Robin Hood And The Monk

A poem by Frank Sidgwick

The Text is modernised from a MS. in the University Library, Cambridge (MS. Ff. v. 48), which belongs to the middle of the fifteenth century. We have also a single leaf of another MS. version, of about the same date, preserved amongst the Bagford Ballads in the British Museum, but this contains a bare half-dozen stanzas.

The Story might be called a counterpart to Robin Hood and Guy of Gisborne, inasmuch as it has Little John for its hero, and relates how he set his master free, although Robin had lost his temper with him in the morning. A most unfortunate hiatus after 30.2 prevents us from learning how Robin's fate was reported to his men; but as it stands it is a perfect ballad, straightforward, lively, and picturesque. The first five stanzas, which make a delightful little lyric in themselves, breathe the whole spirit of the greenwood.


In summer, when the shaws be sheen
And leaves be large and long,
It is full merry in fair forest
To hear the fowlës song,

To see the deer draw to the dale,
And leave the hillës hee,
And shadow them in the leavës green,
Under the greenwood tree.

It befel on Whitsuntide,
Early in a May morning,
The sun up fair can shine,
And the briddës merry can sing.

'This is a merry morning,' said Little John,
'By him that died on tree;
A more merry man than I am one
Lives not in Christiantë.

'Pluck up thy heart, my dear master,'
Little John can say,
'And think it is a full fair time
In a morning of May.'

'Yea, one thing grieves me,' said Robin,
'And does my heart much woe;
That I may not no solemn day
To mass nor matins go.

'It is a fortnight and more,' said he,
'Syn I my Saviour see;
To-day will I to Nottingham,
With the might of mild Marie.'

Then spake Much the milner son,
Ever more well him betide!
'Take twelve of thy wight yeomen,
Well weapon'd by thy side.
Such one would thyselfë slon,
That twelve dare not abide.'

'Of all my merry men,' said Robin,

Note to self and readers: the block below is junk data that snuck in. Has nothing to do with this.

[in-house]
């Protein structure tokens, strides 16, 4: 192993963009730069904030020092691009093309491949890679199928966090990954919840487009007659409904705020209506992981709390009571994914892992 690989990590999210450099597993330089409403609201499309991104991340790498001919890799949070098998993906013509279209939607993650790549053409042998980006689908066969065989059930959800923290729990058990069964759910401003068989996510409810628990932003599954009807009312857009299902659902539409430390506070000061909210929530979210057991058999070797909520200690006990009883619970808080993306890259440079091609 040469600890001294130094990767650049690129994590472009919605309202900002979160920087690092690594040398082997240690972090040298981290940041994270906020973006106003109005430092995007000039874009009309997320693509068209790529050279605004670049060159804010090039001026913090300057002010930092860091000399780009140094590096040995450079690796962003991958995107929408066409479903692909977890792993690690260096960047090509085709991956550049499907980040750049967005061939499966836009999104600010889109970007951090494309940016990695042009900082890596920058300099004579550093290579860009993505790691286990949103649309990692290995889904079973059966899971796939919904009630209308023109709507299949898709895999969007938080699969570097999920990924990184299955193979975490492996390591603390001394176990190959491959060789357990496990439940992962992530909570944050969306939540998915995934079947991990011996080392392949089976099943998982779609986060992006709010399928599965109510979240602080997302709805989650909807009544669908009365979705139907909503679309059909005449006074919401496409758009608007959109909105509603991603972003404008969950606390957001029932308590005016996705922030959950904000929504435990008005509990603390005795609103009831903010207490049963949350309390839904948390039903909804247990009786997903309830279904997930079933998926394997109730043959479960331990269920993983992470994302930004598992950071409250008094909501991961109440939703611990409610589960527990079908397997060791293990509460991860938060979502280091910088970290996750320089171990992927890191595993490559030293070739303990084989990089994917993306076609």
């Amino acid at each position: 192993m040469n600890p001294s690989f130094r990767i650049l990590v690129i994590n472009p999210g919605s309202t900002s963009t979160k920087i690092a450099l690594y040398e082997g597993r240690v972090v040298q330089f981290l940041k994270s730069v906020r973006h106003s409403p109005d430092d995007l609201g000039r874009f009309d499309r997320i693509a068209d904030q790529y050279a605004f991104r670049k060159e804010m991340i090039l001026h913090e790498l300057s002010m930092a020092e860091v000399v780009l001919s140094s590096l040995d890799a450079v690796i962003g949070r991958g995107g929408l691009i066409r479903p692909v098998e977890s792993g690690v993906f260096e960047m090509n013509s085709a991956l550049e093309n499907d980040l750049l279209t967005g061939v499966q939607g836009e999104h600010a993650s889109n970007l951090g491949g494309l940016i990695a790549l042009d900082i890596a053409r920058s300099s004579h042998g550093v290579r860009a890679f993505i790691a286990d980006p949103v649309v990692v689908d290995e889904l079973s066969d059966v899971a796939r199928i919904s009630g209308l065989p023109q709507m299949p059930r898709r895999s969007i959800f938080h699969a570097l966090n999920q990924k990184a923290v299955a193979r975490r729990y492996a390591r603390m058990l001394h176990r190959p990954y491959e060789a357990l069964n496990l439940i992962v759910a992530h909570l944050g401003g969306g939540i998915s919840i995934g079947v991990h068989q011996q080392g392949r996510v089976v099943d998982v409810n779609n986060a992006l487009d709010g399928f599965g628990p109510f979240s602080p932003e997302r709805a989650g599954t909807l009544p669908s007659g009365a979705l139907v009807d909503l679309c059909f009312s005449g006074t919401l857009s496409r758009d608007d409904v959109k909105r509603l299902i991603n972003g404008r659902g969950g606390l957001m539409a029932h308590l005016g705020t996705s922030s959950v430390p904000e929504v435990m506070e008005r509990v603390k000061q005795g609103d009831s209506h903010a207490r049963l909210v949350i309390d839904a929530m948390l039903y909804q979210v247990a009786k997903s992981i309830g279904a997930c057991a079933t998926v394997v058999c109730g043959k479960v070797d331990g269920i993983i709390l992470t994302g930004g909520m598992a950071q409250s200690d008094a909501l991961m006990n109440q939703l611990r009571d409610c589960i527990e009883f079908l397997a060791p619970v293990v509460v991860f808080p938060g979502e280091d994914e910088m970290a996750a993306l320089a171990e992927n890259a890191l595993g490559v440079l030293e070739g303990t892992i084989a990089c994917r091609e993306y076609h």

'By my faith I will none have,
But Little John shall bear my bow,
Till that me list to draw.'

'Thou shall bear thine own,' said Little John,
'Master, and I will bear mine,
And we will shoot a penny,' said Little John,
'Under the greenwood lyne.'

'I will not shoot a penny,' said Robin Hood,
'In faith, Little John, with thee,
But ever for one as thou shootës,' said Robin,
'In faith I hold thee three.'

Thus shot they forth, these yeomen two,
Both at bush and broom,
Till Little John won of his master
Five shillings to hose and shoon.

A ferly strife fell them between,
As they went by the way,
Little John said he had won five shillings
And Robin Hood said shortly nay.

With that Robin Hood lied Little John,
And smote him with his hand;
Little John waxëd wroth therewith,
And pulled out his bright brand.

'Were thou not my master,' said Little John,
'Thou shouldest by it full sore;
Get thee a man where thou wilt,
For thou gettest me no more.'

Then Robin goes to Nottingham,
Himself mourning alone,
And Little John to merry Sherwood,
The paths he knew ilkone.

When Robin came to Nottingham,
Certainly withouten layn,
He prayed to God and mild Mary
To bring him out safe again.

He goes into Saint Mary church,
And kneeled down before the rood;
All that ever were the church within,
Beheld well Robin Hood.

Beside him stood a great-headed monk,
I pray to God woe he be!
Full soon he knew good Robin,
As soon as he him see.

Out at the door he ran,
Full soon and anon;
All the gates of Nottingham,
He made to be sparred everychone.

'Rise up,' he said, 'thou proud sheriff,
Busk thee, and make thee bown;
I have spied the kingës felon,
For sooth he is in this town.

'I have spied the false felon,
As he standës at his mass;
It is long of thee,' said the monk,
'And ever he fro us pass.

'This traitor name is Robin Hood,
Under the greenwood lynd;
He robbëd me once of a hundred pound,
It shall never out of my mind.'

Up then rose this proud sheriff,
And radly made him yare;
Many was the mother son,
To the kirk with him can fare.

In at the doors they throly thrast,
With stavës full good wone;